3. Protect future students and taxpayers by lowering the cost of college education and holding schools accountable when they raise prices. The president defended the largest increase in Pell grants in more than a decade and one of the largest one-time inflows to colleges and universities. To further reduce the cost of a college education, the president will continue to fight to double the maximum Pell grant and make community colleges free. Meanwhile, colleges have an obligation to keep prices reasonable and ensure borrowers get value for their investments, not debts they can’t afford. This administration has already taken key steps to strengthen accountability, including in areas where the previous administration weakened the rules. The Department of Education announces new efforts to ensure student borrowers get value for their tuition.
Leahy: “As a strong supporter of the Civil Service Loan Forgiveness Program, I am pleased to learn that the administration has revamped the PSLF program, which has already identified more than 100,000 eligible borrowers at $6.4 billion dollars of loan relief. Additionally, the DOE is providing $7.8 billion in assistance to more than 400,000 borrowers with permanent disabilities and approving $2 billion in borrower defense requests to approximately 107,000 borrowers. These changes also include approving $1.26 billion in exits from closed schools for students at several now-defunct colleges and universities. Like many, many Vermonters, I am encouraged by these changes and believe that we must take action to help reduce student debt in this country, and in a meaningful way.
Senator Bernie Sanders (I-Vermont) said in a statement, “The President’s decision today to reduce the outrageous level of student debt in our country is an important step forward in providing real financial aid to a class medium in difficulty. Today’s announcement to reduce student debt by up to $10,000 for working-class Americans and up to $20,000 for Pell Grant recipients will eliminate student debt by some $20 million. Americans and will reduce the debt by some 43 million. The result of this decision is that millions of Americans will now be in a better position to start families or buy the homes and cars they long need. This is a big deal.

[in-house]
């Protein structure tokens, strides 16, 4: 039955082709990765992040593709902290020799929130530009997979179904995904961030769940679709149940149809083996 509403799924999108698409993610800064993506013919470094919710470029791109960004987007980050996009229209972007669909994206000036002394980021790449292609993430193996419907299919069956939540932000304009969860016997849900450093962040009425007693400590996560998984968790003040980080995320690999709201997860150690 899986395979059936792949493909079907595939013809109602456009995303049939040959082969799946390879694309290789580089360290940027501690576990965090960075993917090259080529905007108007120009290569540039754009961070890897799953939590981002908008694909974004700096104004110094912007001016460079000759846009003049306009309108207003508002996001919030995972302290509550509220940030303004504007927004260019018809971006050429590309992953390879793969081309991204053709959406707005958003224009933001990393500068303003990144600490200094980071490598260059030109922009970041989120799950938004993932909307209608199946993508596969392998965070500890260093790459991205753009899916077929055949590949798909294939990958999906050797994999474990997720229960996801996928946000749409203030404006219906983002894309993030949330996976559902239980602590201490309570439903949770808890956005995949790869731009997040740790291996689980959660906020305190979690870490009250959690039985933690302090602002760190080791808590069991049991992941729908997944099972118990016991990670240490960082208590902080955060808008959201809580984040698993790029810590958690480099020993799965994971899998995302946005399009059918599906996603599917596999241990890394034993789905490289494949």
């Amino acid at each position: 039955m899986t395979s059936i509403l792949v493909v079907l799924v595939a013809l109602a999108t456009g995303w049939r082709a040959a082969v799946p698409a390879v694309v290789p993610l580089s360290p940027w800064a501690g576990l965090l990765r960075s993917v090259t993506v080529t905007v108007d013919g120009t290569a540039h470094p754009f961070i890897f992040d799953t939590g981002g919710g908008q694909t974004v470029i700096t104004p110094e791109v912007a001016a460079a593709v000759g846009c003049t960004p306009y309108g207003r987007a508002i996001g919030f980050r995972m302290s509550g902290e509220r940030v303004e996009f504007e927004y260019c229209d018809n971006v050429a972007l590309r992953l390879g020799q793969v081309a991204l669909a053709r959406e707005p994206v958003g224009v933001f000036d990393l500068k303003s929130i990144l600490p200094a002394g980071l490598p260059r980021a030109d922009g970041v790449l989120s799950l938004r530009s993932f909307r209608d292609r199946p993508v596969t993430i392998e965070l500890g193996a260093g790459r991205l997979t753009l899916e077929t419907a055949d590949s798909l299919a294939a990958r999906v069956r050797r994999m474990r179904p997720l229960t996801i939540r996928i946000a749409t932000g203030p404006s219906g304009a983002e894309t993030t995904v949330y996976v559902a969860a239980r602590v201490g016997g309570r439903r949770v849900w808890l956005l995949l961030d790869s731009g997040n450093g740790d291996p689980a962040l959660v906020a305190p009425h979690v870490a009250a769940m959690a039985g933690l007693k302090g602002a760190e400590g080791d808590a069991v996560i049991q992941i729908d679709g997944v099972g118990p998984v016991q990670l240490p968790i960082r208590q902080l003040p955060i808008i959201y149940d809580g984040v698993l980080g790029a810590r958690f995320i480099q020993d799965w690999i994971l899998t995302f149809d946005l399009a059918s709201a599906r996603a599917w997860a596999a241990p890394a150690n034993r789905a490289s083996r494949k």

“But we need to do more. In an age of massive income and wealth inequality, education, from kindergarten through college, must be a basic right for all, not a privilege reserved for the wealthy few. If the United States is to compete in the global economy, we need the best-educated workforce in the world, which means making public colleges and universities free, as many other major countries are doing now. – and that includes trade schools and minorities. establishments too. In the year 2022, in the richest country in the world, anyone in America who wants to get a higher education should be able to get that education debt-free.
(WEDNESDAY, August 24, 2022) — Senator Patrick Leahy